Checking into connected technology
To deliver such an experience, the hotel must be able to communicate with its guests via a secure channel, typically through a mobile app, usually over Wi-Fi or cellular in congested locations, such as airports or planes. Guests might have a short window of time in which they can review information and transact, so reliability and responsiveness of the communication is key. Likewise, this information then needs to be transmitted to hotels that, by nature, are in every corner of the world.
The experience that hotel operators intend to deliver with a connected room competes not only with heightened expectations — as private homes become more IoT-enabled smart homes, guests want more of that experience when they travel — but it also gives a leg up on house or room sharing platforms. Hotels can offer a much smoother, more reliable and consistent experience versus what might be found with competitors.
The advantages and ROI of connected rooms
Environmental effects: The convenience of automated temperature and lighting goes beyond enhancing the guest experience. Connected rooms can also use IoT devices to determine when a guest has left the room and trigger lights and thermostats to turn off or down, saving hotels money and reducing energy waste. What’s more, reports show that consumers are more likely to do business with a brand that’s committed to sustainability, with 83% claiming to always pick the brand that has a better record of sustainability, according to an Innovation Group survey.
Safety and security: Hotels can use IoT to stay one step ahead of an emergency or security issue. IoT-connected messaging can alert managers to a potential gas leak or pending power outage at one of their hotels, keeping guests and employees safe from harm and preventing the hotel from having to close down until the issue is resolved. Looking ahead, IoT technology will soon be able to alert hotel staff and even local law enforcement to a break in, a theft attempt or an unregistered guest walking the hotel grounds, ensuring the safety of staff, guests and their belongings.
Back-of-house pros: Not only can hotels benefit from connected room systems that their guests touch and feel every day, but also smart systems that help manage the infrastructure facility and drive good returns. These back-of-house systems include the common or building-wide HVAC and climate control systems, lighting and comfort controls for common areas, such as the lobby, and restaurant equipment, such as coolers and fryers. By connecting these systems, operators can realize cost savings from predictive maintenance and greater customer satisfaction by ensuring they are operational and ready.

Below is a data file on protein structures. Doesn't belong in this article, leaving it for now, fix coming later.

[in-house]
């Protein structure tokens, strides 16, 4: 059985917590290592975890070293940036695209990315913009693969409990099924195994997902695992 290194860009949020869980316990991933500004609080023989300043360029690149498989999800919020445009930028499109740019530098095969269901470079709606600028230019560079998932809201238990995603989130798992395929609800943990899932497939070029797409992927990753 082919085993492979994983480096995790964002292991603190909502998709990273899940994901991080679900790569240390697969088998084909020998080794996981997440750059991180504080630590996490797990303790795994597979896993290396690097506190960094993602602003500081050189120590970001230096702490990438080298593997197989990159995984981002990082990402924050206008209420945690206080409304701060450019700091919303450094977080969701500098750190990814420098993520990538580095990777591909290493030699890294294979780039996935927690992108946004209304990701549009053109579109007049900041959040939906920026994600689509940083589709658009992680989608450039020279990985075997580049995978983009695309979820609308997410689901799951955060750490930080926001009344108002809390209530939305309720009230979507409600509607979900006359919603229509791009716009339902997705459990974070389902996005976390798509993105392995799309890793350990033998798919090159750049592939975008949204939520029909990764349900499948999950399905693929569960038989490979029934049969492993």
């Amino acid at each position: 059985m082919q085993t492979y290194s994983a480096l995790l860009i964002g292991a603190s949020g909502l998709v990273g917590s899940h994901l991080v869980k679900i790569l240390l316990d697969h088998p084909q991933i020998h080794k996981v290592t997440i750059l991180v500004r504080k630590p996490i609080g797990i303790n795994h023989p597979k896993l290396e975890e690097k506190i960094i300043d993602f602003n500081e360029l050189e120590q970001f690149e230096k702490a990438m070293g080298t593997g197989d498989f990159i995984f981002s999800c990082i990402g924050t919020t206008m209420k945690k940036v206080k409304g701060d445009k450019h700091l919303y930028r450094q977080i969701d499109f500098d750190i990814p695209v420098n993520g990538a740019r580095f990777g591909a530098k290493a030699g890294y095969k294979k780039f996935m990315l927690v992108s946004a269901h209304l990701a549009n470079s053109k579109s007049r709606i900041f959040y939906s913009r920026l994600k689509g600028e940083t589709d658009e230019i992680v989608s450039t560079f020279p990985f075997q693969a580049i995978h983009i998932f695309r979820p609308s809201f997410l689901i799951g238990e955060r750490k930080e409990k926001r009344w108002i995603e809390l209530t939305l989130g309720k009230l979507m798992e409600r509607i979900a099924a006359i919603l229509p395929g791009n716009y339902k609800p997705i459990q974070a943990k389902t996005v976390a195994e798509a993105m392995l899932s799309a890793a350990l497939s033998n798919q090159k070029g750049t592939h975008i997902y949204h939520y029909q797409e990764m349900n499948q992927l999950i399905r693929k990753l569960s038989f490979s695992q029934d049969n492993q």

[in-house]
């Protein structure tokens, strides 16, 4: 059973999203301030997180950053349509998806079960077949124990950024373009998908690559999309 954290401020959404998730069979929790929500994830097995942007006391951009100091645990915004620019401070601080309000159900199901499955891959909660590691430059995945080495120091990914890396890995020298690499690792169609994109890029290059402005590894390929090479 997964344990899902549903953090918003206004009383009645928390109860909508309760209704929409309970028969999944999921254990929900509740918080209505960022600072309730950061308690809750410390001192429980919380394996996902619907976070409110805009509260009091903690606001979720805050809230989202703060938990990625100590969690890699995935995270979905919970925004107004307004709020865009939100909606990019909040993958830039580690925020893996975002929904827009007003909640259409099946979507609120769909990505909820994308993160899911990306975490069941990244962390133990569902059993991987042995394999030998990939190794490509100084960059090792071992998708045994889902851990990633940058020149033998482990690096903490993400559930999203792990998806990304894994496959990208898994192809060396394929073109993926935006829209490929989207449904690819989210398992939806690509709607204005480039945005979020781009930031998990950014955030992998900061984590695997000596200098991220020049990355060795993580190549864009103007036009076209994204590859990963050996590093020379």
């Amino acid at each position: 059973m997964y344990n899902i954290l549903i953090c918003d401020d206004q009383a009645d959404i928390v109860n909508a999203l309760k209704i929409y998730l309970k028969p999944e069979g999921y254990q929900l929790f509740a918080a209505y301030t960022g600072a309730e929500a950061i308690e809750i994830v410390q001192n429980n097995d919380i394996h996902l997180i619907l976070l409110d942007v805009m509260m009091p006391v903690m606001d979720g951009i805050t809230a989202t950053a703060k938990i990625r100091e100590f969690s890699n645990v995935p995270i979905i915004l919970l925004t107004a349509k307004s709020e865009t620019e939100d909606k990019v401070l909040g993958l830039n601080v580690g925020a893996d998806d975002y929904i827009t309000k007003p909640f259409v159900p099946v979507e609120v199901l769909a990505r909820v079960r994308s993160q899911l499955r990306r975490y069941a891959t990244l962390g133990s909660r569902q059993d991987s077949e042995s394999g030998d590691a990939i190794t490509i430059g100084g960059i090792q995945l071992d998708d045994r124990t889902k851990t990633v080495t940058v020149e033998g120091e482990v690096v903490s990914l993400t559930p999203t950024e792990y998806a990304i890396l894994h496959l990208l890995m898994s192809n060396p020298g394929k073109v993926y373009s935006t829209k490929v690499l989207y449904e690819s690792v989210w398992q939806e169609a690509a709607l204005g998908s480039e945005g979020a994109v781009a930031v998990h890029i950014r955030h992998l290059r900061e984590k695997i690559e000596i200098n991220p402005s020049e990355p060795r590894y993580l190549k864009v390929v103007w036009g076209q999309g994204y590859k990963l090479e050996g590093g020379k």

Connecting to the future of hospitality: As hotel operators continue to prioritize connected rooms as one of their primary future initiatives, this will bring about standardization of platforms within chains. Operators will centrally manage their IoT infrastructures, maintaining base standards of operability and security, and ensure that their investment in connected rooms will provide maximum returns.
All IoT Agenda network contributors are responsible for the content and accuracy of their posts. Opinions are of the writers and do not necessarily convey the thoughts of IoT Agenda.
As part of Industry 4.0, smart devices are being introduced to industrial systems to track a wide range of data and provide valuable insights in real time. Pressure sensors, for example, monitor pipelines to detect leaks; level sensors measure waste recycling, fuel storage or irrigation; and water treatment centers use smart aquatic monitors, while industrial processes use devices to measure and control plant and equipment temperatures.
The most common reason for IIoT deployment, however, is for preventative maintenance. Data collected from smart sensors plays an invaluable role in determining when a service is due or when essential parts are about to fail.
Support administrators report between 60% and 70% of issues concern software upgrades or minor tweaks to equipment settings. Remote connectivity lets managers keep a close eye on essential operational data while at the same time allowing support engineers to troubleshoot issues in advance to ensure zero downtime.
Secure remote IIoT access
Local IT environments are traditionally extended by remote desktop or VPN connections. This is a well-established way for engineers to manage systems and equipment over the internet from remote locations. Minor problems, software patches or firmware updates can be actioned without having to leave the main office, which in turn saves time and travel costs.
Cloud-based VPNs, a more recent development, provide similar levels of protection for data passing between remote smart devices in the field and centrally located administrators. Cloud-based VPNs offer a viable alternative to direct connections for managing remote equipment.
Access and management are enabled by means of client VPN software at the customer’s control center, a server belonging to a cloud provider like Amazon Web Services or Microsoft Azure and remote gateways on all endpoints. Authentication and creation of encrypted tunnels are managed in the cloud.
A growing number of manufacturers and industrial organizations are pivoting to cloud-based VPN services for secure management of remote IIoT equipment because cloud VPN services offer airtight security as well as additional flexibility, scalability and reduced technical complexity.
Cloud-based VPN services create end-to-end encryption between an on-premises central management point and remote IIoT devices. The cloud server conducts authentication checks automatically and establishes appropriate tunnels. Best of all, it does not decrypt or store any data that passes through.